PAHs and PCBs in an Eastern Mediterranean megacity, Istanbul: Their spatial and temporal distributions, air-soil exchange and toxicological effects


ENVIRONMENTAL POLLUTION, vol.220, pp.1322-1332, 2017 (SCI-Expanded) identifier identifier identifier

  • Publication Type: Article / Article
  • Volume: 220
  • Publication Date: 2017
  • Doi Number: 10.1016/j.envpol.2016.11.002
  • Journal Indexes: Science Citation Index Expanded (SCI-EXPANDED), Scopus
  • Page Numbers: pp.1322-1332
  • Süleyman Demirel University Affiliated: Yes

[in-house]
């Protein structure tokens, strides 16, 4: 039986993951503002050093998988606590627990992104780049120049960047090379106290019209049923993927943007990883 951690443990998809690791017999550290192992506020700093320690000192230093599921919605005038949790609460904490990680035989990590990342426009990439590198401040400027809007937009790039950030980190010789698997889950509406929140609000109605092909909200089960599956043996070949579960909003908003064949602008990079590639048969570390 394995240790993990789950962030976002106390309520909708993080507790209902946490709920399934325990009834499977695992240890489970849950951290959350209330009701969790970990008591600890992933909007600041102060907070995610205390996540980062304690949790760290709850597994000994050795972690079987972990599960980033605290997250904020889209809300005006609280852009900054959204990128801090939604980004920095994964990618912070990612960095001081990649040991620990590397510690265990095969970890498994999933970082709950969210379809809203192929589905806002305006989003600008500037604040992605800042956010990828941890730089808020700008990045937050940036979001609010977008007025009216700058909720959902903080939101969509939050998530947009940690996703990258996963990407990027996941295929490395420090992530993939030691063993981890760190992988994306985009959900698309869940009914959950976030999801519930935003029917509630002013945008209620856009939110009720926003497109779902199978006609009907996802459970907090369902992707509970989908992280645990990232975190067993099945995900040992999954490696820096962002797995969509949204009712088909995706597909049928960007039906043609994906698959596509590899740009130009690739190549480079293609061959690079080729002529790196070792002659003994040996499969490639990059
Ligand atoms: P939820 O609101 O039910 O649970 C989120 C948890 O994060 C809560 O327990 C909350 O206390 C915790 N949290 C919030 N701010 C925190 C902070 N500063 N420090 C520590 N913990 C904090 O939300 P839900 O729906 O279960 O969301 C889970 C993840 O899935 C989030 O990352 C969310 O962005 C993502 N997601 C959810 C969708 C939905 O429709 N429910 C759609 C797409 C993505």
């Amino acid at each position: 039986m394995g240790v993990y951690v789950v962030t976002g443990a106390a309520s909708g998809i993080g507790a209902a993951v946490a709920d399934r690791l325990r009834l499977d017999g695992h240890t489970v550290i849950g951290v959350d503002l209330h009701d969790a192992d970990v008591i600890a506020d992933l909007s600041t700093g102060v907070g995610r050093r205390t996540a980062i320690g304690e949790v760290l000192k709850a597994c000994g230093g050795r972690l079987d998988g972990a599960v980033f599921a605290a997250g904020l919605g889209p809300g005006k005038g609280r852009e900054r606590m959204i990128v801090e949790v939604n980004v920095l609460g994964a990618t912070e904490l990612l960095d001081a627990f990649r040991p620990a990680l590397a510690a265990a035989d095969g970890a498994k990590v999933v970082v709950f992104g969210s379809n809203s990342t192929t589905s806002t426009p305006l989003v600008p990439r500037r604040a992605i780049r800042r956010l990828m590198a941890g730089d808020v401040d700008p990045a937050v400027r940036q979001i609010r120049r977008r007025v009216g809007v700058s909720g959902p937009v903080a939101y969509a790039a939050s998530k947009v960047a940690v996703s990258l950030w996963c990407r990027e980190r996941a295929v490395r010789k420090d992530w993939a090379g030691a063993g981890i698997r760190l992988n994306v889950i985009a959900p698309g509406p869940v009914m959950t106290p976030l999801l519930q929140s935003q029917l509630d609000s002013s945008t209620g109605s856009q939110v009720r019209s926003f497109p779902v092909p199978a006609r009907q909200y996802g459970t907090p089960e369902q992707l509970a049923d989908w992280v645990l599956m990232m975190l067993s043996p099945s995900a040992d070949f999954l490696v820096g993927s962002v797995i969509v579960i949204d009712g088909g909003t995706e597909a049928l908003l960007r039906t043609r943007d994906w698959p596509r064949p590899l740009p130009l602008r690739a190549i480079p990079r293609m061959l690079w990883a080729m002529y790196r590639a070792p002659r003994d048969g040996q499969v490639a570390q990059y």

Istanbul, one of the mega cities in the world located between Asia and Europe, has suffered from severe air pollution problems due to rapid population growth, traffic and industry. Atmospheric levels of PAHs and PCBs were investigated in Istanbul at 22 sampling sites during four different sampling periods using PUF disk passive air samplers and spatial and temporal variations of these chemicals were determined. Soil samples were also taken at the air sampling sites. At all sites, the average ambient air Sigma(15)PAH and Sigma 41PCB concentrations were found as 85.6 +/- 68.3 ng m(-3) and 246 +/- 122 pg m(-3), respectively. Phenanthrene and anthracene were the predominant PAHs and low molecular weight congeners dominated the PCBs. The PAH concentrations were higher especially at urban sites close to highways. However, the PCBs showed moderately uniform spatial variations. Except four sites, the PAH concentrations were increased with decreasing temperatures during the sampling period, indicating the contributions of combustion sources for residential heating, while PCB concentrations were mostly increased with the temperature, probably due to enhanced volatilization at higher temperatures from their sources. The results of the Factor Analysis represented the impact of traffic, petroleum, coal/biomass and natural gas combustion and medical waste incineration plants on ambient air concentrations. A similar spatial distribution trend was observed in the soil samples. Fugacity ratio results indicated that the source/sink tendency of soil for PAHs and PCBs depends on their volatility and temperature; soil generally acts as a source for lighter PAHs and PCBs particularly in higher temperatures while atmospheric deposition is a main source for higher molecular weight compounds in local soils. Toxicological effect studies also revealed the severity of air and soil pollution especially in terms of PAHs in Istanbul. (C) 2016 Elsevier Ltd. All rights reserved.